Savoring Gotham: A Food Lover's Companion to New York City
Editor-in-chief Andrew F. Smith, a widely respected food historian and the author of several award-winning culinary books such as New York City: A Food Biography, and foreword author and James Beard Award-winning Garrett Oliver, Brewmaster of the Brooklyn Brewery, joined forces with Oxford University Press to create this be-all and end-all compendium of food in New York City.
But they couldn’t do it alone. They wrangled nearly 180 of “the most notable NYC food experts” into sharing their areas of expertise within the more than 700 pages of this weighty tome. With approximately 570 entries, Savoring Gotham is the most comprehensive reference work on the history of NYC food and drink.
The list of New York-centric foods is long: Snapple, egg-creams, Borden’s condensed milk, cherry cokes, knishes, Salisbury steak, Haagen-Dazs ice-cream, dill pickles, cheese cake, pizza, and Oreo cookies make up the short list. There are many, many more. Remember, what wasn’t created in Gotham was adopted and popularized to the point that it became primarily associated with New York City, such as New York-style pizza.
From bagels to Waldorf salad, all the iconic foods of New York City are identified, their history and cultural identity are explored and their transitions as tastes changed over generations are examined. The same holds true for all the noteworthy restaurants and restaurateurs, the personalities in the front and the back of the house, the food purveyors, from pushcarts to huge wholesale and retail outlets, the markets, the celebrities, ethnic foods, films, neighborhoods and even the advertising and publications that promoted them—all finally get the recognition they are due. As the award-winning culinary historian Laura Shapiro said: “This is an excellent and very well thought-out book many, many writers have been desperate to consult for years.”
To give you a brief example, did you know that:
• “black and whites,” the oversized vanilla cake-like cookie with black and white iced hemispheres is a New York cookie?
• Mimi Sheraton, famous food-writer and critic, was the first female restaurant critic for The New York Times?
• by 1760 New York was the leading city in prostitution, alcohol consumption, and oyster eating?
• by 1880 New York area oyster beds produced 700 million oysters a year, and that rich or poor, oysters were the unifying egalitarian food of every New Yorker?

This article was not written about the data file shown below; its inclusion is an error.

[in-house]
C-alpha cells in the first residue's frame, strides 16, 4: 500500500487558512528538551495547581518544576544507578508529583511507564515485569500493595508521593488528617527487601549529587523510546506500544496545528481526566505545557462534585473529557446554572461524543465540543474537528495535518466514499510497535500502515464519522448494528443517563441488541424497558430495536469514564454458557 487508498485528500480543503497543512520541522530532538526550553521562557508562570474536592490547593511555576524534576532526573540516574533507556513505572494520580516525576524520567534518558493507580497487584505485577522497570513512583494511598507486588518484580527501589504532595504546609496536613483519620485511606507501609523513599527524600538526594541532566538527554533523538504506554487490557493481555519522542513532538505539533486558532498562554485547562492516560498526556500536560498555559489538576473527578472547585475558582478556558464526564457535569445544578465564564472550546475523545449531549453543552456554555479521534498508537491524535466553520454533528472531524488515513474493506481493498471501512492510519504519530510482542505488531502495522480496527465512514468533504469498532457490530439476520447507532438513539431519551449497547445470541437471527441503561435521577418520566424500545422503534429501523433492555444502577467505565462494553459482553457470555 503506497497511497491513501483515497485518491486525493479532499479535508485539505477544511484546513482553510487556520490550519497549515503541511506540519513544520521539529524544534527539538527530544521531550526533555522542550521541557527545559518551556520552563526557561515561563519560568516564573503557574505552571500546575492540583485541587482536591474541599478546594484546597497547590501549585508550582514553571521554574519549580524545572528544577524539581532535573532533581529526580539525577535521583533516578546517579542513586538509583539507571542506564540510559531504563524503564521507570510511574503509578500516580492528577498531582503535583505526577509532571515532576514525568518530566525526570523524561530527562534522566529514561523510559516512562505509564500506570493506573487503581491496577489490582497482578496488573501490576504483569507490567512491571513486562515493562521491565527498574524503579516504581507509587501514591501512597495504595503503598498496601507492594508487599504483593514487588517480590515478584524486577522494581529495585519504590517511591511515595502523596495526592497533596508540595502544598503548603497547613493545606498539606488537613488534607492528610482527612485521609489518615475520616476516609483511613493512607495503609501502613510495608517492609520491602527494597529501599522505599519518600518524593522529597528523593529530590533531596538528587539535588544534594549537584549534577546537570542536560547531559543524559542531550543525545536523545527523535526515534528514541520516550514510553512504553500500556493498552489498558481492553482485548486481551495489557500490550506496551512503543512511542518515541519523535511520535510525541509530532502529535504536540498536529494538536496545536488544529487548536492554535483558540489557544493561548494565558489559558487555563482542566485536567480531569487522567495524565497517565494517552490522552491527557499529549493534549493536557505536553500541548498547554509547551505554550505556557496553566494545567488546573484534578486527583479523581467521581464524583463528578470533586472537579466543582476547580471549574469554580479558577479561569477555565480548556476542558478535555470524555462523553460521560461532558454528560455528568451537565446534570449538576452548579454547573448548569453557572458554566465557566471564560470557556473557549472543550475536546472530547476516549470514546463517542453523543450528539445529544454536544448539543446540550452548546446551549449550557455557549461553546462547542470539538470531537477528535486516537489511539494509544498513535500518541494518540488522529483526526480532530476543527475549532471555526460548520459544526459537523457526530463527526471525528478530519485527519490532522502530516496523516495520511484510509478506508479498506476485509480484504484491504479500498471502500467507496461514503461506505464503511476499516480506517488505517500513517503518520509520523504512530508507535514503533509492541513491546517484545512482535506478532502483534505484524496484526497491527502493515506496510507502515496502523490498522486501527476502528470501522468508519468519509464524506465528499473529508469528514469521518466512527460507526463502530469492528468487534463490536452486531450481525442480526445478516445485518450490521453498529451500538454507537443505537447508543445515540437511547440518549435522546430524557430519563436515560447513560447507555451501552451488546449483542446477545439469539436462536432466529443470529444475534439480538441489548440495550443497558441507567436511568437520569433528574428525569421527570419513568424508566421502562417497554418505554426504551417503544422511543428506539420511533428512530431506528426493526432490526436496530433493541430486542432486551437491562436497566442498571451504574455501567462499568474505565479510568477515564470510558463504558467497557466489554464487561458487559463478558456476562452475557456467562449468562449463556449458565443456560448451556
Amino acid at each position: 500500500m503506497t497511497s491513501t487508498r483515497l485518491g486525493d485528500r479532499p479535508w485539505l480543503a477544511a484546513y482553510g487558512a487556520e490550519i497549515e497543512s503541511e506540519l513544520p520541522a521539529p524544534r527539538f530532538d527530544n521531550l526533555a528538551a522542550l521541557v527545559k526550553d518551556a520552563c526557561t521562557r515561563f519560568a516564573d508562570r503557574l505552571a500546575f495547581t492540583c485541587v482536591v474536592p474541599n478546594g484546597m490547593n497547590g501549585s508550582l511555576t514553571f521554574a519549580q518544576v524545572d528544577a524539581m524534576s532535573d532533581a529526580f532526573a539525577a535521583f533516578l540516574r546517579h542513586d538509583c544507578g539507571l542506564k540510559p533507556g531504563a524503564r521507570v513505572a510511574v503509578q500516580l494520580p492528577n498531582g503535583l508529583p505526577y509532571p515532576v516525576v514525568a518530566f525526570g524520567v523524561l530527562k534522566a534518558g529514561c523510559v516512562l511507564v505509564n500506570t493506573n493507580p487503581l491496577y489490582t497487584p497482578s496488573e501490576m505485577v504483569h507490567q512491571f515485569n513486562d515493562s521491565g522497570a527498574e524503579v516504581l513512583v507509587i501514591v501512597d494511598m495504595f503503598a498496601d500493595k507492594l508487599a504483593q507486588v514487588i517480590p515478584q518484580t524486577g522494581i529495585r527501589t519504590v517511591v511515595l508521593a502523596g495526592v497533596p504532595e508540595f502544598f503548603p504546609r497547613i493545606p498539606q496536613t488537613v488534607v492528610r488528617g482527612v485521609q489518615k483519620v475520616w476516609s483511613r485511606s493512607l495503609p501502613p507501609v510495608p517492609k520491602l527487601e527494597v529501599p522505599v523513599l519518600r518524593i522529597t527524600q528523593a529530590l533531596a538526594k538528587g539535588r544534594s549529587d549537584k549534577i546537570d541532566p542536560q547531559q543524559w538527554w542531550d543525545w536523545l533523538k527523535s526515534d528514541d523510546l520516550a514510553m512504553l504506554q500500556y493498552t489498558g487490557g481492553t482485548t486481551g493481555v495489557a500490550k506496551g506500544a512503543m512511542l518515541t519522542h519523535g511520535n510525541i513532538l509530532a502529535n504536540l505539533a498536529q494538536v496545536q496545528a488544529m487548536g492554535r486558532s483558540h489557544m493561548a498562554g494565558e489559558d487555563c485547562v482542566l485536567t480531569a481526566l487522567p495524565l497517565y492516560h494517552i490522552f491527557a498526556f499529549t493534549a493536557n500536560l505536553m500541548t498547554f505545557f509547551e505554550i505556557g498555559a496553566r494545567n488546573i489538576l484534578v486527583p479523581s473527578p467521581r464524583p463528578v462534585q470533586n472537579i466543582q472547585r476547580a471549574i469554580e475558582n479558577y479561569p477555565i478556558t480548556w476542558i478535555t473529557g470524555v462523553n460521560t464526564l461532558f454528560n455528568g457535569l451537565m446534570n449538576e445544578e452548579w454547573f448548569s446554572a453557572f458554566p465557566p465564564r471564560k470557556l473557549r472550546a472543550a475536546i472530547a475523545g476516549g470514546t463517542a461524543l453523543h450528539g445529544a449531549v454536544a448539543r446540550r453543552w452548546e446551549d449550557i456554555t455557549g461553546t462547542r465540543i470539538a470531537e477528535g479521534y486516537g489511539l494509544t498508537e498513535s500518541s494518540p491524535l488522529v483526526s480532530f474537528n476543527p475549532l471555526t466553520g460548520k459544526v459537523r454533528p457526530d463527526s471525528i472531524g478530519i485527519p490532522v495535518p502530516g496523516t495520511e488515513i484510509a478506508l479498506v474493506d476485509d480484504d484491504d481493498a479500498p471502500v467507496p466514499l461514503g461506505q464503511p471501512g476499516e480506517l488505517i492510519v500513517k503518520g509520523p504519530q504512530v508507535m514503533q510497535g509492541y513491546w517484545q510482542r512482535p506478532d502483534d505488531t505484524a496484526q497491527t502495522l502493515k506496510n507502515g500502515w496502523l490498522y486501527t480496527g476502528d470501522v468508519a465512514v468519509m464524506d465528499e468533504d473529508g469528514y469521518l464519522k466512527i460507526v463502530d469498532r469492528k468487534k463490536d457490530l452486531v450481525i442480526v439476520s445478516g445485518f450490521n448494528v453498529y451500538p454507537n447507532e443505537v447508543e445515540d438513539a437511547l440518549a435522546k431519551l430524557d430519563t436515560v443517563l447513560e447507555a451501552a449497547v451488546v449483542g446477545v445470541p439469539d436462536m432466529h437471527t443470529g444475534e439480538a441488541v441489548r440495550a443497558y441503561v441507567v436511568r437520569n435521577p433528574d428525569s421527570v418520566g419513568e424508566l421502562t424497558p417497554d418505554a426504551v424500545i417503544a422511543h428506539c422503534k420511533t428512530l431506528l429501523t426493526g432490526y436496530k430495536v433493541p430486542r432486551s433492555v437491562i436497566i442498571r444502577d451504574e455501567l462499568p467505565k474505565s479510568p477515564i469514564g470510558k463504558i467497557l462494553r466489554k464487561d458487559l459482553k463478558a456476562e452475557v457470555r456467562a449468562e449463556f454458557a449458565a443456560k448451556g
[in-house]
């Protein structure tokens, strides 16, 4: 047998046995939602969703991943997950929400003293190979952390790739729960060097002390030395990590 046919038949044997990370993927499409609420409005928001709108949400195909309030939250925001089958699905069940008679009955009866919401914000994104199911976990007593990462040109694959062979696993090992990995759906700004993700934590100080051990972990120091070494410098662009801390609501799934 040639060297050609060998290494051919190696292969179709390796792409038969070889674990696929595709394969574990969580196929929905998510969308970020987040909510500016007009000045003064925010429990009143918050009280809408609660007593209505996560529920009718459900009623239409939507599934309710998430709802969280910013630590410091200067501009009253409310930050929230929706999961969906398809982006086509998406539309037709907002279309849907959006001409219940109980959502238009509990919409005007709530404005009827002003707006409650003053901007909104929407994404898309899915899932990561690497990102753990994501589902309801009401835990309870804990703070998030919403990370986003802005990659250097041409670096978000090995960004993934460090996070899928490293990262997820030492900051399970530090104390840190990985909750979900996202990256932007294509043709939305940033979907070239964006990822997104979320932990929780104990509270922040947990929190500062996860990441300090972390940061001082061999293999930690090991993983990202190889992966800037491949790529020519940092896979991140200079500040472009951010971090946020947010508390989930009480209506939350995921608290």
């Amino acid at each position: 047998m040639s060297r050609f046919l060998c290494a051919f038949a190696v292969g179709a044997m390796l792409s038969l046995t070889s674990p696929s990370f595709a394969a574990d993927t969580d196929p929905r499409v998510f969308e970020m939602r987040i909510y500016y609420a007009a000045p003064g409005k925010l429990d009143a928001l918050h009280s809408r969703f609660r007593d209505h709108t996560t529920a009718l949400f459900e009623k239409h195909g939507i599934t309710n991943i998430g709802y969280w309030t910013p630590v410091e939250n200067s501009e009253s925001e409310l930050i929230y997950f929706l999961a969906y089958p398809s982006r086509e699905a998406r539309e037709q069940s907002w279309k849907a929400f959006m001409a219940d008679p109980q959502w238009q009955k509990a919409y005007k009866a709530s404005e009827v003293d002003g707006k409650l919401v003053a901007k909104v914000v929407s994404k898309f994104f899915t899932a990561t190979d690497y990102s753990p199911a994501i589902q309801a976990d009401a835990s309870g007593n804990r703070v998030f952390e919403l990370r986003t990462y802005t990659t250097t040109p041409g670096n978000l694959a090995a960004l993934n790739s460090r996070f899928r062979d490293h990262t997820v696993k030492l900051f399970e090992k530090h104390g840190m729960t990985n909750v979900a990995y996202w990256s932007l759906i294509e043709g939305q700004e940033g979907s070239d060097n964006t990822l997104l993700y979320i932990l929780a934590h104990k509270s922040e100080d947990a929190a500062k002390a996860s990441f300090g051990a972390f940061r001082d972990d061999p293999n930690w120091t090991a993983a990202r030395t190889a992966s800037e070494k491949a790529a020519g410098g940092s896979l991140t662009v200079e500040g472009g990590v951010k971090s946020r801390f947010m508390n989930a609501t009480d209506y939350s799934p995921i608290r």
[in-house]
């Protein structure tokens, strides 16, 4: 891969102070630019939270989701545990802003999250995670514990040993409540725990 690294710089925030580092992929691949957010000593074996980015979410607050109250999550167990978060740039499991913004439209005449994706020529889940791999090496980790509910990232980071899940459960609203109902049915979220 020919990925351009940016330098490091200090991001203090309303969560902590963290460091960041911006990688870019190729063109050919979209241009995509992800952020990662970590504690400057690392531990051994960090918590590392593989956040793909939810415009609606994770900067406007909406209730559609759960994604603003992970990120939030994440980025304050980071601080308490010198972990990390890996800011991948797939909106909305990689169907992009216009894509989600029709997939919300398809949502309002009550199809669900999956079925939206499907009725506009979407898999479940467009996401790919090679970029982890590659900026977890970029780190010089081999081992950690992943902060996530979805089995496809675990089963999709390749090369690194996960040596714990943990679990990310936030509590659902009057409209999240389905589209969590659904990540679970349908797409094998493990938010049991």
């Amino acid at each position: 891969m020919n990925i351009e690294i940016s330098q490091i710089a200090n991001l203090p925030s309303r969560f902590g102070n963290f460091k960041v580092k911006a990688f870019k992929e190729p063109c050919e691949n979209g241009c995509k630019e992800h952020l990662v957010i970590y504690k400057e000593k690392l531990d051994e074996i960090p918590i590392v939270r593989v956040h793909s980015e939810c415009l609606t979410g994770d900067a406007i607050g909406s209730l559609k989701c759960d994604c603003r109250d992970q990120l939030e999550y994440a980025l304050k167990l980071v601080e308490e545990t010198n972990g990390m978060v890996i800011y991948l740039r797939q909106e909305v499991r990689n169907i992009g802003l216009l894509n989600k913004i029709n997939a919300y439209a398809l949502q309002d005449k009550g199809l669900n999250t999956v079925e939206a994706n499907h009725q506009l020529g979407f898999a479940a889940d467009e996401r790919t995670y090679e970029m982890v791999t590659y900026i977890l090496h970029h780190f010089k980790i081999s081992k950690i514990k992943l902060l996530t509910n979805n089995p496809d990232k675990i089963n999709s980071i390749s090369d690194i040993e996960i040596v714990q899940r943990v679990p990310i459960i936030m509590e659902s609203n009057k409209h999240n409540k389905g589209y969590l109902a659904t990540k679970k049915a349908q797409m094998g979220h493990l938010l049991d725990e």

• the police raid at the Stonewall Inn causing three days of rioting in Greenwich Village in 1969 marked the beginning of the gay liberation movement?
• wearing its 1920s nickname “The Big Apple” New York is widely acknowledged as the Food Capital of America?
Lest you think Savoring Gotham is just about food, bars, breweries, and distillers get a fair share of space, as do neighborhoods and life styles. Entries such as “gay bars,” “Greenwich Village,” “Hell’s Kitchen,” “Prohibition,” “Harlem,” “Brooklyn,” “Five Points,” and “African American,” among many others, plumb the culinary fringes. Naturally, given Garrett Oliver’s prominence in the brewing field, and the popularity of craft beers and ciders today, breweries get their fair share of attention, too.
The first brewery in New York (then New Amsterdam) was opened around 1632 “on a street which became known as Brewers Street.” By the end of the 1800s the State of New York grew most of the hops for all the breweries in America, 48 of which were in New York City. Early NYC breweries that grew to national recognition were Schaefer, Piels, Schlitz and Rinegold. But today those once prominent names have less recognition than the modern Brooklyn Brewery.
Probably everyone reading Savoring Gotham will find something missing or only mentioned briefly. One of the earliest references to food in New Netherlands’ literature was the theft of a peach by a Native American from a Dutchman’s tree that caused the “Peach Massacre” or the “Peach War.” It is not included in Savoring Gotham.
And while Pansy Bars are mentioned, it is only in one sentence, relegating them to Harlem and Greenwich Village. The Pansy Craze could have used its own entry, placing the widely popular establishments featuring outrageous gay and drag performers squarely in midtown during the early 1930s. This was the peak of homosexual acceptance in America between the wars.
There are other omissions as well, notably that of Jane Brody, cook book author and New York Times columnist, but perhaps with her body of literature leaning more to health and nutrition, she did not make the cut. No matter, there is nothing that can’t be amended and updated in a second edition. Meanwhile, the editors made clear that any book of this sort inevitably had to leave some things out either by design or inadvertence. Then again, the subject may simply be too big to fit in one volume. But what does fit is an exhaustive overview of the rich culinary history of the melting pot of America: New York City.
It has to be mentioned that besides the food and beverage entries, or, more specifically, because of what those entries contain, a good overview of the history of New York City, from the earliest of settlers—the Native Americans—through the Dutch and right up to today’s mix of ethnicities, can be gleaned from these pages. So you may come to Savoring Gotham for the culinary aspects of New York City, but you’ll leave well versed in its local history.
Ethnic foods, native foods, food culture, foodies, celebrity chefs, famous restaurants, restaurant trends, culinary schools and the journalists who chronicle them—all this and much, much more can be found in the pages of Savoring Gotham, A Food Lover’s Companion to New York City.